- Section 88(1)(a) of the Companies Act, 2013 gives that each organization will keep a register of individuals showing independently for each class of equity and preference shares held by every member living in or outside India.
- Section 88 (5) gives punishment to default in maintaining such Register. if an organization doesn’t keep a register of members, the organization and each official of the organization who is in default will be punished with a fine which will be a minimum of Rs. 50,000 however which may extend out to Rs. 3 lakh and where the failure is a continuing one, with a further fine which may extend out to Rs. 1,000 per day afterward.
- The corresponding section of the Companies Act, 1956 in Section 150. If there should be an occurrence of default in keeping up the register of its members, the organization and each official of the organization who is in default will be punishable with a fine which may be extended out to Rs. 500 for every day during which the default proceeds.
Other Key Provisions for Protection of Investors
- Restriction on forwarding dealings in Securities of the organization by a key managerial personnel
- Restriction or Prohibition on insider trading of securities of
- Casting a vote through electronic methods
- No mid-night Annual regular meeting – The hour of calling of AGM has been determined to be in hours of business,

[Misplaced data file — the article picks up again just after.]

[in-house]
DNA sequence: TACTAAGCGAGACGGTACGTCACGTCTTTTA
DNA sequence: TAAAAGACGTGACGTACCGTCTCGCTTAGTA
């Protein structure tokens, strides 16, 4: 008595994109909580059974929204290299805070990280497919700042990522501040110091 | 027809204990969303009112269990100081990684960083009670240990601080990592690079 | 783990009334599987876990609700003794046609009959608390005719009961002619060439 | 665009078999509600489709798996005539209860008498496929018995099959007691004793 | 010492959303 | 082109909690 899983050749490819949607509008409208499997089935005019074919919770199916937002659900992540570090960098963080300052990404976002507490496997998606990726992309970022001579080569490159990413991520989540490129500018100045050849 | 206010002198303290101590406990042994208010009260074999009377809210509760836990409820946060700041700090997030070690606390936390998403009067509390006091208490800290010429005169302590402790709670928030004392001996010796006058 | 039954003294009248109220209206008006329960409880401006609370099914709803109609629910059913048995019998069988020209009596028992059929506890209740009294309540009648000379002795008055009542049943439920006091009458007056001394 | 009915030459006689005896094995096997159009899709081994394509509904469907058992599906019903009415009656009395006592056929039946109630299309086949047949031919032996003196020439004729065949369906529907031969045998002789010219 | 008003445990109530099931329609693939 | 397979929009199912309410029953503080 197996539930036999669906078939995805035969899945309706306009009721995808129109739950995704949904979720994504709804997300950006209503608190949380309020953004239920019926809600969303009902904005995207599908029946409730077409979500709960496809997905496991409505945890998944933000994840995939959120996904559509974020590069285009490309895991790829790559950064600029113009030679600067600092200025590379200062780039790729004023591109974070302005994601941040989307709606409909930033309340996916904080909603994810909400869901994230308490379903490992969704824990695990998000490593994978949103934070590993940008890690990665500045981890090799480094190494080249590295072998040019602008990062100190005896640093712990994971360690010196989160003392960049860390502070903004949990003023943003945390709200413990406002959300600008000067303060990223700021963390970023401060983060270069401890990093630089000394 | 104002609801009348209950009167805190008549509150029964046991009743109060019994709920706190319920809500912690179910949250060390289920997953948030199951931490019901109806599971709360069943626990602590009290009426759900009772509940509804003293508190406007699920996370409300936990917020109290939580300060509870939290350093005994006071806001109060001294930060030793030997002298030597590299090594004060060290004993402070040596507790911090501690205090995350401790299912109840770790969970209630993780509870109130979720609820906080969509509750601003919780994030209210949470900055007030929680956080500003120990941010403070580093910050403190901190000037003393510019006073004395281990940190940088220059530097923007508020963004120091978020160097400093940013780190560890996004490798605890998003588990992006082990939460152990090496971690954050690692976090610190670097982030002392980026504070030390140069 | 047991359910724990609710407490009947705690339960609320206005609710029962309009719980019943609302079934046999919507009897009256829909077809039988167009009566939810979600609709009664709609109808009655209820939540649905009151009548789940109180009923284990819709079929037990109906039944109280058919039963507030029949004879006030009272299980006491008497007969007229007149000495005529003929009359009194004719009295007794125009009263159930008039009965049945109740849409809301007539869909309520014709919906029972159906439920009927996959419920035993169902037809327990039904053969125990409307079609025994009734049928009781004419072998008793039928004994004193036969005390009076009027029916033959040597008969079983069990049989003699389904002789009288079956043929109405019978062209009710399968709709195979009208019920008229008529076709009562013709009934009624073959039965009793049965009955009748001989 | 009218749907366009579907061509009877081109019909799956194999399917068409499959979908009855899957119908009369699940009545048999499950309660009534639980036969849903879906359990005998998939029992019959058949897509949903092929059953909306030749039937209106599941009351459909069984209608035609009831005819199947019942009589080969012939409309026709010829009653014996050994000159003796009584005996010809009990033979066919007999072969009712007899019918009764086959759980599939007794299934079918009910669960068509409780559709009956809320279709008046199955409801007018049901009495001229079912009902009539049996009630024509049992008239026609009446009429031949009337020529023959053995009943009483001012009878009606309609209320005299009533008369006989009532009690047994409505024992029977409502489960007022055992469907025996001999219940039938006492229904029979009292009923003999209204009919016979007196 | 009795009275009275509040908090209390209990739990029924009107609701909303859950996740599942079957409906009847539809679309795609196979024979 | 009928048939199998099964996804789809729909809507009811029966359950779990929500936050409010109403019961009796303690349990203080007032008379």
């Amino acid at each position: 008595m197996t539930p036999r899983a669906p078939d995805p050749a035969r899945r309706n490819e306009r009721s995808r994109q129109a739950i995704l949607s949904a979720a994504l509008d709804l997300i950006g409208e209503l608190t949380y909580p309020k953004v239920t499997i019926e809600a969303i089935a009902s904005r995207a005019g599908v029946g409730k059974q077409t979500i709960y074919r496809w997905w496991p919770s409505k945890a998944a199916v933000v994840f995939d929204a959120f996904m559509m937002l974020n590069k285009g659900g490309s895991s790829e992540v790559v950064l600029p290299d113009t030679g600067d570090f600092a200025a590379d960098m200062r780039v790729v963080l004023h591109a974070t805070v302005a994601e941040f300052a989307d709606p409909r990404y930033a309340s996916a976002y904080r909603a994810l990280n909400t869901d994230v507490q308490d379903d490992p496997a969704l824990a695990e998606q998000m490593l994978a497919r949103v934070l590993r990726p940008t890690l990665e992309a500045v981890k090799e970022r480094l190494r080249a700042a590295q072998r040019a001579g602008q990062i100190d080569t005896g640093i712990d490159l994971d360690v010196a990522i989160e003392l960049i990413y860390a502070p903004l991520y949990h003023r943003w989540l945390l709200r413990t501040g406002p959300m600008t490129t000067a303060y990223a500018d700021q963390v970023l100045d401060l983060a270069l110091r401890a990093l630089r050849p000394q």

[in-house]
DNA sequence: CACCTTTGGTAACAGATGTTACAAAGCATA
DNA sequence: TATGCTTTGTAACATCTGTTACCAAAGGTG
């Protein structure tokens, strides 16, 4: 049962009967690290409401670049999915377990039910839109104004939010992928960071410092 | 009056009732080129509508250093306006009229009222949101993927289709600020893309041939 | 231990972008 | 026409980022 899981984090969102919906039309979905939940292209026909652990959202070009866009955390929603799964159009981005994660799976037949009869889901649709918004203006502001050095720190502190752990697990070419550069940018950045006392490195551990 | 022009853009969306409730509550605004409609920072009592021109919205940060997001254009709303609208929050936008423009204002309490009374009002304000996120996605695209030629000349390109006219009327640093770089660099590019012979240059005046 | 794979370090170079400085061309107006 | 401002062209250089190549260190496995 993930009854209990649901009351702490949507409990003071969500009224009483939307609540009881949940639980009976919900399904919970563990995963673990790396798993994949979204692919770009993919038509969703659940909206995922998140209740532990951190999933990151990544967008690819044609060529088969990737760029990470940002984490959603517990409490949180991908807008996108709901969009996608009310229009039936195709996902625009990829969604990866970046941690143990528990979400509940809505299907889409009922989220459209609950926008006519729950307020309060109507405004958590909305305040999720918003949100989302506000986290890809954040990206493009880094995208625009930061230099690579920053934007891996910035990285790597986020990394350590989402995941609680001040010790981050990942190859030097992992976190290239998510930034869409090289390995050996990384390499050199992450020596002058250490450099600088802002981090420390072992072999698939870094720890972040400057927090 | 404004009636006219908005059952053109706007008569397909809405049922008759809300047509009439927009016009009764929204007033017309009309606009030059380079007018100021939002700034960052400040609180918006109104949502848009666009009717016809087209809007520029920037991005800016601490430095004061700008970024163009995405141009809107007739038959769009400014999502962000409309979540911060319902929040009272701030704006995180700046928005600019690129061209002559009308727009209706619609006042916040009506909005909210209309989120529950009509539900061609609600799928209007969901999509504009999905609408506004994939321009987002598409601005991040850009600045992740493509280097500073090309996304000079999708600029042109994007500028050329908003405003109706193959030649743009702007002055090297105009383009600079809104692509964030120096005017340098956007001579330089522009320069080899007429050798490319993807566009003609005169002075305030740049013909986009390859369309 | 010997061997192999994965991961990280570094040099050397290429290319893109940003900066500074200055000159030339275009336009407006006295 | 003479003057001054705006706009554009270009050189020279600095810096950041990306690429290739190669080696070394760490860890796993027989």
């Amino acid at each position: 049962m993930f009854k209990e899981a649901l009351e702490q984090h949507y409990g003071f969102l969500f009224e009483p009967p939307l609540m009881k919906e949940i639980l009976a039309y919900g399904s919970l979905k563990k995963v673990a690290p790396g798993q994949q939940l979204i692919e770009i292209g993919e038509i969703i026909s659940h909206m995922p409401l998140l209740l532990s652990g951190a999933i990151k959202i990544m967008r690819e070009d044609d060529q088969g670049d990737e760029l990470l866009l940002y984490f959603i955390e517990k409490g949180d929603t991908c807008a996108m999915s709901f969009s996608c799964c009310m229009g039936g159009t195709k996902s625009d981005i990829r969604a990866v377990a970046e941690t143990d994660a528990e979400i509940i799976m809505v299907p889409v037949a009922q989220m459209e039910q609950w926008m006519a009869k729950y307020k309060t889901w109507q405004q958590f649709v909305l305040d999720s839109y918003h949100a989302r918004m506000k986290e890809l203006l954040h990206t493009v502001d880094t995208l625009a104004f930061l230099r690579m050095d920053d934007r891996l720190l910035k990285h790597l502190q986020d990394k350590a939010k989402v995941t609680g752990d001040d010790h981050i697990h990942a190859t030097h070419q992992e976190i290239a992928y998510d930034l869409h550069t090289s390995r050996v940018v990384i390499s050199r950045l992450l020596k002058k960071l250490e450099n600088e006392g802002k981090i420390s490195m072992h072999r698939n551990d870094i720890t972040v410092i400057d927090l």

- A quorum of Meetings – fixed according to the membership base of the Company rather than determined number regardless of size.
- Minutes of procedures of meeting, a meeting of Board of Directors and other meetings and resolutions passed postal ballot
- Maintenance and examination of documents in electronic form
Role of Courts in Protection of Shareholders and Creditors
- The official courtroom ensures the interests of creditors and investors under the creditor protection law.
- The Court utilizes the process of the enactment by the legislation to assist the creditors with the clearing of the amount of debt through the insurance agencies.
- The investors are additionally secured by the court of law for maintaining the standard of living.
- There are different strategies by which the investors can return the money to the creditors as given by the courts.